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3.2 Generic Table Resource Input

This section describes the usual way of reading a table or tables from an external resource such as a file, URL, DataSource etc, and converting it into a StarTable object whose data and metadata you can examine as described in Section 2. These resources have in common that the data from them can be read more than once; this is necessary in general since depending on the data format and intended use it may require more than one pass to provide the table data. Reading a table in this way may or may not require local resources such as memory or disk, depending on how the handler works - see Section 4 for information on how to influence such resource usage.

The main class used to read a table in this way is StarTableFactory. The job of this class is to keep track of which input handlers are registered and to use one of them to read data from an input stream and turn it into one or more StarTables. The basic rule is that you use one of the StarTableFactory's makeStarTable or makeStarTables methods to turn what you've got (e.g. String, URL, DataSource) into a StarTable or a TableSequence (which represents a collection of StarTables) and away you go. If no StarTable can be created (for instance because the file named doesn't exist, or because it is not in any of the supported formats) then some sort of IOException or TableFormatException will be thrown. Note that if the byte stream from the target resource is compressed in one of the supported formats (gzip, bzip2, Unix compress) it will be uncompressed automatically (the work for this is done by the DataSource class).

There are two distinct modes in which StarTableFactory can work: automatic format detection and named format.

In automatic format detection mode, the type of data contained in an input stream is determined by looking at it. What actually happens is that the factory hands the stream to each of the handlers in its default handler list in turn, and the first one that recognises the format (usually based on looking at the first few bytes) attempts to make a table from it. If this fails, a handler may be identified by looking at the file name, if available (e.g. a filename or URL ending in ".csv" will be tried as a CSV file). In this mode, you only need to specify the table location, like this:

    public StarTable loadTable( File file ) throws IOException {
        return new StarTableFactory().makeStarTable( file.toString() );
    }
This mode is available for formats such as FITS, VOTable, ECSV, Parquet, MRT, Feather and CDF that can be easily recognised, but is not reliable for text-based formats such as comma-separated values without recognisable filenames. You can access and modify the list of auto-detecting handlers using the getDefaultBuilders method. By default it contains only handlers for VOTable, CDF, FITS-like formats, ECSV, Parquet, MRT, Feather and GBIN.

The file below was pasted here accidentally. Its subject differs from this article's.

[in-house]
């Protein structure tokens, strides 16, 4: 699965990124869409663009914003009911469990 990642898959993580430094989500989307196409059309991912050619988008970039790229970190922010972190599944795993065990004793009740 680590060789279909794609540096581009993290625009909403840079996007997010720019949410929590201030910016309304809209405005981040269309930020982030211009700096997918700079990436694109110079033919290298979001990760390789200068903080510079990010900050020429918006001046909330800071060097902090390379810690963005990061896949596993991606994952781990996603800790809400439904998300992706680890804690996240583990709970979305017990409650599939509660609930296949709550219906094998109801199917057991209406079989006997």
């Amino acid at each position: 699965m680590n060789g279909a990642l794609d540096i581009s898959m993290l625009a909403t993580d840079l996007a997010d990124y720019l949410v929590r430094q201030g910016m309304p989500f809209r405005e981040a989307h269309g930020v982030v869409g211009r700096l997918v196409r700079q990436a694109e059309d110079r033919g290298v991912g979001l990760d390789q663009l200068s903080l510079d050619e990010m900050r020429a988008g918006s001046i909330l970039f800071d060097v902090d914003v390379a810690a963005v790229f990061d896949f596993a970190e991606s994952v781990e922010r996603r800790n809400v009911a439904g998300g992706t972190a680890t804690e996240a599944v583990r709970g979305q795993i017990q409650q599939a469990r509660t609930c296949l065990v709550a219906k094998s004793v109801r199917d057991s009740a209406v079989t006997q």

In named format mode, you have to specify the name of the format as well as the table location. This can be solicited from the user if it's not known at build time; the known format names can be got from the getKnownFormats method. The list of format handlers that can be used in this way can be accessed or modified using the getKnownBuilders method; it usually contains all the ones in the default handler list, but doesn't have to. Table construction in named format mode might look like this:

    public StarTable loadFitsTable( File file ) throws IOException {
        return new StarTableFactory().makeStarTable( file.toString(), "fits" );
    }
This format also offers the possibility of configuring input handler options in the handler name.

If the table format is known at build time, you can alternatively use the makeStarTable method of the appropriate format-specific TableBuilder. For instance you could replace the above example with this:


        return new FitsTableBuilder()
              .makeStarTable( DataSource.makeDataSource( file.toString() ),
                              false, StoragePolicy.getDefaultPolicy() );

This slightly more obscure method offers more configurability but has much the same effect; it may be slightly more efficient and may offer somewhat more definite error messages in case of failure. The various supplied TableBuilders (format-specific input handlres) are listed in Section 3.6.

The javadocs detail variations on these calls. If you want to ensure that the table you get provides random access (see Section 2.3), you should do something like this:

    public StarTable loadRandomTable( File file ) throws IOException {
        StarTableFactory factory = new StarTableFactory();
        factory.setRequireRandom( true );
        StarTable table = factory.makeStarTable( file.toString() );
        return table;
    }
Setting the requireRandom flag on the factory ensures that any table returned from its makeStarTable methods returns true from its isRandom method. (Note prior to STIL version 2.1 this flag only provided a hint to the factory that random tables were wanted - now it is enforced.)


Next Previous Up Contents
Next: Generic Table Streamed Input
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STIL - Starlink Tables Infrastructure Library
Starlink User Note252
STIL web page: http://www.starlink.ac.uk/stil/
Author email: m.b.taylor@bristol.ac.uk